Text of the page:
A good course will teach you all the fundamentals of co-driving that aren’t always obvious at first glance, like timing calculations and how to read tulips. In-depth courses will also cover the basic principles of reading stage notes.  Another nice benefit is that an approved course will allow you to upgrade from a regional to national rally licence in a shorter time.

Now that you’ve built up a nice resumé of navigational rallies, completed a co-driving school and worked a few events as a volunteer, it’s time to jump head-first into stage rallying.  We’ll cover the next steps in our next article – how to get your competition license and what equipment you’ll need.

[Alan is quickly making a name for himself as the "go-to" man for the top teams in North America.  He'll be writing for FOC throughout the season, giving readers a first-hand perspective on co-driving.  Alan takes another step up the ladder by sitting shotgun for Pat Richard at Perce Neige next weekend.]


5 Responses to “From The Right Seat: Why Co-Drive?”

  1. Crazy Leo

    04. Feb, 2008

    Alan, great read!
    I especially love the first two sentenses:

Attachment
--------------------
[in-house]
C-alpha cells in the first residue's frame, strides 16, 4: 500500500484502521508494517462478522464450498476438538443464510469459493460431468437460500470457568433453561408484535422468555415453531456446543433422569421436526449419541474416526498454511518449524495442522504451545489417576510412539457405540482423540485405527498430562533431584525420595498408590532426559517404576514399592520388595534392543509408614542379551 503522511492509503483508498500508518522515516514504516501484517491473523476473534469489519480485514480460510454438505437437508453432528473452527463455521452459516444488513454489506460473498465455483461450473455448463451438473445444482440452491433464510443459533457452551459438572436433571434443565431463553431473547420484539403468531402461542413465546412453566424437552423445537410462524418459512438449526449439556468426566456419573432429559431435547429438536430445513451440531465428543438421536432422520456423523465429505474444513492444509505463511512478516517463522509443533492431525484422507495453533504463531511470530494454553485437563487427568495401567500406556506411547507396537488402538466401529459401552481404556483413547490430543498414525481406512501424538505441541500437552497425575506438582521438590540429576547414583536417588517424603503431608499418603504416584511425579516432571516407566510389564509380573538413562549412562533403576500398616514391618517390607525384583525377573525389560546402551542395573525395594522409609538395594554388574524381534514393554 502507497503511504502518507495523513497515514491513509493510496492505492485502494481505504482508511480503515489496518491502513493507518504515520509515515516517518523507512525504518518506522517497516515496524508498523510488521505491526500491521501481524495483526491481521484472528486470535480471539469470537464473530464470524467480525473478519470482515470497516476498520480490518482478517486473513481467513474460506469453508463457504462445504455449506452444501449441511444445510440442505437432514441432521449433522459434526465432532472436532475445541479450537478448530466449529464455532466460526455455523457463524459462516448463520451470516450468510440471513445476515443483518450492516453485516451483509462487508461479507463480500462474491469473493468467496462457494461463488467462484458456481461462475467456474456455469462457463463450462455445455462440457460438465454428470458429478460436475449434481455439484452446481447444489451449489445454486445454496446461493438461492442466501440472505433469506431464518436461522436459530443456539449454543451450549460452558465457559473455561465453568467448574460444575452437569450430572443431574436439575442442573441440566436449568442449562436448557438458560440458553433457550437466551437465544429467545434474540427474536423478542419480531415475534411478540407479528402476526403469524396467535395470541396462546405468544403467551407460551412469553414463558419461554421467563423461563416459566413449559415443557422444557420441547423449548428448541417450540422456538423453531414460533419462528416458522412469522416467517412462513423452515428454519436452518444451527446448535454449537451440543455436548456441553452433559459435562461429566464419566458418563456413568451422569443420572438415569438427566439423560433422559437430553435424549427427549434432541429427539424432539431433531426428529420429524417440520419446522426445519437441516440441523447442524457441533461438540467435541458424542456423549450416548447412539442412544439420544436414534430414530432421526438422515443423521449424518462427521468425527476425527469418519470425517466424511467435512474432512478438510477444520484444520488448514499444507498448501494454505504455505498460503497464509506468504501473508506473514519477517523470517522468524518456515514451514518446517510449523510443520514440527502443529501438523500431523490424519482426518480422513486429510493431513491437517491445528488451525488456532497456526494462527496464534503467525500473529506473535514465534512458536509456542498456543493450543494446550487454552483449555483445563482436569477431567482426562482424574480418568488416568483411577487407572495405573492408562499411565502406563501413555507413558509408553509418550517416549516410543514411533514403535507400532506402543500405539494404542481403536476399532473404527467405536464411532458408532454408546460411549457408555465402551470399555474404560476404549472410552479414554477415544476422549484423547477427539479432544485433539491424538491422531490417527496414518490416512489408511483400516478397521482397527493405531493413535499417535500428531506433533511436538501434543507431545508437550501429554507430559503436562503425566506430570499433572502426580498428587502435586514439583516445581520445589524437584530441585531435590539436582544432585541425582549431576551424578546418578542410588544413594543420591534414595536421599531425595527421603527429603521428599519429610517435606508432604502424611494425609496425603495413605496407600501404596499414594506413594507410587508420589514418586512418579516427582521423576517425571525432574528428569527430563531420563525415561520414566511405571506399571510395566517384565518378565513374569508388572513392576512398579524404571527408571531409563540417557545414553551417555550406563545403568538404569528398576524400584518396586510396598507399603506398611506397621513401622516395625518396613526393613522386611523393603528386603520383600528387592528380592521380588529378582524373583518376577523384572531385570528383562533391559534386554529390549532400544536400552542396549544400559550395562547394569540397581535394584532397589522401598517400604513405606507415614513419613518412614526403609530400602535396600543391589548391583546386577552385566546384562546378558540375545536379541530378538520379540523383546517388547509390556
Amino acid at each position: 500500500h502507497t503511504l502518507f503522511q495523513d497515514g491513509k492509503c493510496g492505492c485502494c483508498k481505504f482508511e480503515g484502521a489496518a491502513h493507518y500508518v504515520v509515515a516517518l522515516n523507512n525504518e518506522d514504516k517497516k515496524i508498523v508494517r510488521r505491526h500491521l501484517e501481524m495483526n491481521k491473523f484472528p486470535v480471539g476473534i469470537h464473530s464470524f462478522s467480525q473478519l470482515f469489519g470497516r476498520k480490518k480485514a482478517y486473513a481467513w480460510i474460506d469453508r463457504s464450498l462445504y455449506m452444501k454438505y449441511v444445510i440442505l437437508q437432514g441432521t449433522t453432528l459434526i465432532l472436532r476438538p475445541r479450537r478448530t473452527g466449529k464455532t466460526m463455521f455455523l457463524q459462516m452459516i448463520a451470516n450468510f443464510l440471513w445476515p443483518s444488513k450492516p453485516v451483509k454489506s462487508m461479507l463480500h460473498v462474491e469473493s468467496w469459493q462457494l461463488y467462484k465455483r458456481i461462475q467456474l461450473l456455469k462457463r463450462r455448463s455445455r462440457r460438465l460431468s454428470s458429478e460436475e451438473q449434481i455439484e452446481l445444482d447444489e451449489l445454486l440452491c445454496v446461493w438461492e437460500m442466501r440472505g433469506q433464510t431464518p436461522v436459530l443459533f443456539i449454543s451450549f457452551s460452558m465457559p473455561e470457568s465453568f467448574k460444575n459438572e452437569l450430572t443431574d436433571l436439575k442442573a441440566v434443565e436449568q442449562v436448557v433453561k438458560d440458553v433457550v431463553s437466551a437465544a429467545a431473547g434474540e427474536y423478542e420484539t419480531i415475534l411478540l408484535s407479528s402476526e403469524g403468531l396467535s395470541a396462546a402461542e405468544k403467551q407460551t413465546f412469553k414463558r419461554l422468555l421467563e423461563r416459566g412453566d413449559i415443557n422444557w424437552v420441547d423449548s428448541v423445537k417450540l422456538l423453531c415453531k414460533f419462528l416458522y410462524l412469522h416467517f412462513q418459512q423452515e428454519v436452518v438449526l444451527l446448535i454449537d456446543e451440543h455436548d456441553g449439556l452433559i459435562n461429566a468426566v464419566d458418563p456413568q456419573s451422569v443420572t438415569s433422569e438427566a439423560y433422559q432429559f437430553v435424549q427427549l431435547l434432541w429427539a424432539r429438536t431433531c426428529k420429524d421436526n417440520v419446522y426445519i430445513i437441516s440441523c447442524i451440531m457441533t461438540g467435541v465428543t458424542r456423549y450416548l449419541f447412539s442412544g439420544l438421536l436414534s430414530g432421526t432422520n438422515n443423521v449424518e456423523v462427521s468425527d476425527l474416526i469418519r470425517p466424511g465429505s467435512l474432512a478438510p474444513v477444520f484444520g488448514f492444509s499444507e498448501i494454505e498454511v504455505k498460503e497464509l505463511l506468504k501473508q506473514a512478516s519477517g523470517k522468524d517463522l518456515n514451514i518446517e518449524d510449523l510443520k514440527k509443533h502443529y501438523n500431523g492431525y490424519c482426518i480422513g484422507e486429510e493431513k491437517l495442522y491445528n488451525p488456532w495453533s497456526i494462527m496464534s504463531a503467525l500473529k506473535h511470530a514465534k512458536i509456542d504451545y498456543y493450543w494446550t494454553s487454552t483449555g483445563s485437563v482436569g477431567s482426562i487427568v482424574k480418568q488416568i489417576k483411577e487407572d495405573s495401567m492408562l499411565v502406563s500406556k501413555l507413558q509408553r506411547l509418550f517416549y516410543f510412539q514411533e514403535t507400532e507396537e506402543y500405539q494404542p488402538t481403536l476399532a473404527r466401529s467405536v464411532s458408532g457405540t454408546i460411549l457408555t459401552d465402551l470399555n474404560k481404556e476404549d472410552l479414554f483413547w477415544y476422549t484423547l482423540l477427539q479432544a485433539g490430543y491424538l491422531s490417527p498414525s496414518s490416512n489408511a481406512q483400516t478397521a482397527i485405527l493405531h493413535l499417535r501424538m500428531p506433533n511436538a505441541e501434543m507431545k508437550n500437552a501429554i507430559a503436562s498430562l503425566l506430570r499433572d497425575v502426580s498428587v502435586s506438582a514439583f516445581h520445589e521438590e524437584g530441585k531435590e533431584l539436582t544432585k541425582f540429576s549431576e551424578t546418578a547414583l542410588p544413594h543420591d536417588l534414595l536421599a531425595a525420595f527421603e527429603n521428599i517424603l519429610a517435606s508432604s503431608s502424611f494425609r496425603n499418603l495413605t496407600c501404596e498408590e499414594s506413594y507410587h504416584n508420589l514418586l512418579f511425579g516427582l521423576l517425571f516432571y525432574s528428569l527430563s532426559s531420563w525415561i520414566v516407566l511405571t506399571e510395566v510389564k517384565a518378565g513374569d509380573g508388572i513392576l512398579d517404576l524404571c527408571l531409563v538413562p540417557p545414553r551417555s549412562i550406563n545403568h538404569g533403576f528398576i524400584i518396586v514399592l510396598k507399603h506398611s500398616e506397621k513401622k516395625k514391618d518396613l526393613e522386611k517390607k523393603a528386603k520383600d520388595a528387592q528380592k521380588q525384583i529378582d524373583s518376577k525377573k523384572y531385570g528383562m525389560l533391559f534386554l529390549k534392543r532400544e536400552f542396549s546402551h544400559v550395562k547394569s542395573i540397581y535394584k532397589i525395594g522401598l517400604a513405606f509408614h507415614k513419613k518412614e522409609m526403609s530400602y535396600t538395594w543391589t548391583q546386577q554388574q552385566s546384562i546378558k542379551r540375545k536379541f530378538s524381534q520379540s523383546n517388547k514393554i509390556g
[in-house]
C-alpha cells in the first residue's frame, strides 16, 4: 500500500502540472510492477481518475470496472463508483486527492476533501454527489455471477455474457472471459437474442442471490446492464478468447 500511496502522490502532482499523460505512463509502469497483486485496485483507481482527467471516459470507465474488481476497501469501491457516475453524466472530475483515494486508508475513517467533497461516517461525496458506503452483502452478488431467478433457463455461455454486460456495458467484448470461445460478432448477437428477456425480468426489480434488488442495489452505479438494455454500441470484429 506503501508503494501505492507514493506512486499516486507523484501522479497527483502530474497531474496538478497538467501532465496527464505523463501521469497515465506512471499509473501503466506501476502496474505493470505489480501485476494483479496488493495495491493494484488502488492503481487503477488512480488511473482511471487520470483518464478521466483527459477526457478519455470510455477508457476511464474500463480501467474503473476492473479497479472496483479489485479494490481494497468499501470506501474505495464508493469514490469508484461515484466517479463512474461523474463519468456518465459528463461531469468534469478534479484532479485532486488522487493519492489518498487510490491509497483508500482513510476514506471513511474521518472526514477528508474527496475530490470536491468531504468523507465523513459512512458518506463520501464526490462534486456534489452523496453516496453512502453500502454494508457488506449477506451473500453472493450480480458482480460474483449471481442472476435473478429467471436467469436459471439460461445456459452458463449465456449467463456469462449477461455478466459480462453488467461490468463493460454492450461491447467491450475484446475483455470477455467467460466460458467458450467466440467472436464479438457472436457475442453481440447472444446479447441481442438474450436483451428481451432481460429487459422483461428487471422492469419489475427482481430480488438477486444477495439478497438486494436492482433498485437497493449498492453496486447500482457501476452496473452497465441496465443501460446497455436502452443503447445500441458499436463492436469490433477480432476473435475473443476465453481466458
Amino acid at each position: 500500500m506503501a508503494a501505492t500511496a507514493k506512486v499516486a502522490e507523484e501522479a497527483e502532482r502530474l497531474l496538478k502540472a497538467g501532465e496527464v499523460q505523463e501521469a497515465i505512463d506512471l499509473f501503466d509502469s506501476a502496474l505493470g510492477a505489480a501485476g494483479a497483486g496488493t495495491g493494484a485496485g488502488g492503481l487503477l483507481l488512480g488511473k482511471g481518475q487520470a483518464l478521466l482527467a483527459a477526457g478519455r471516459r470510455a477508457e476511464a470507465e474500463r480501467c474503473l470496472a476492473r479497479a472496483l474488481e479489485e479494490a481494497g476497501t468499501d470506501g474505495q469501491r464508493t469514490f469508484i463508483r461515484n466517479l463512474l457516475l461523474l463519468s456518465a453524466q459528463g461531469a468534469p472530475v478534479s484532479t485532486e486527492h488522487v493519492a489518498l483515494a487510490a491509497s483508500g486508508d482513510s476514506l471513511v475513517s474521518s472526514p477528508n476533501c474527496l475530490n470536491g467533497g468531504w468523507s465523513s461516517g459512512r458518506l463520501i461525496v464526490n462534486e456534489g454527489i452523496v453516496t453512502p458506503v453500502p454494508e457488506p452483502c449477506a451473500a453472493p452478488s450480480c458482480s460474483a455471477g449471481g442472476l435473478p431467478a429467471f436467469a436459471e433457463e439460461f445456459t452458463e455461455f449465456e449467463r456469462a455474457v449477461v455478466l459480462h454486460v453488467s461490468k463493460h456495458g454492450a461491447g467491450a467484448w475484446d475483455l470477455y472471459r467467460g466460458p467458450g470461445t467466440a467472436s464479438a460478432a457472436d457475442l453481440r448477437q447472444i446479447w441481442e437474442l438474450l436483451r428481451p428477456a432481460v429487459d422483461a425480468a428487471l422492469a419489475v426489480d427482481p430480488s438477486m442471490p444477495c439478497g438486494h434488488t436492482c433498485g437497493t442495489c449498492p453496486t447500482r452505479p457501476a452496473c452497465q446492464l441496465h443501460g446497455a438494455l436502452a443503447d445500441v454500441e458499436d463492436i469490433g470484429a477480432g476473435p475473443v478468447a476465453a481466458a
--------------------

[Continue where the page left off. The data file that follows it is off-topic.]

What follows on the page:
“If someone randomly stopped you on the street and asked you if you wanted to ride in a car with a madman, bombing down forest roads at ridiculous speeds, while reading some form of hieroglyphics at a machine gun pace, how would you respond?
    Yeah, the basic idea seems like something that would get you institutionalized.”
    BRAVO 🙂

  2. Kim DeMotte

    04. Feb, 2008

    Terrific writing! Now I know why I do this!! I really had no idea why I put myself in these situations especially while all my friends are taking to boating and golf!
    I can’t add enough the importance of Navigational or T.S.D. rallies under one’s belt. Way too many new co-drivers have no clue about the relationship among Time, Speed, and Distance, how to figure out how much time is left when changing a tire, how fast they need to go to avoid road points, etc., etc., etc. T.S.D. experience just makes most of that “automatic.”

  3. shawne

    09. Feb, 2008

    Great article Alan!
    and Thanks to FOC for adding more content like this!

  4. GDorman

    11. Feb, 2008

    so who has those courses ready?

  5. Ben Koflach

    05. Jun, 2008

    Hi Alan,
    I’ve been offered an opportunity to co-drive next year in some small stage rallies, but i have no real experience and not very much money at all to speak of. What would you recommend as the essentials to try and get myself prepared for a trial run?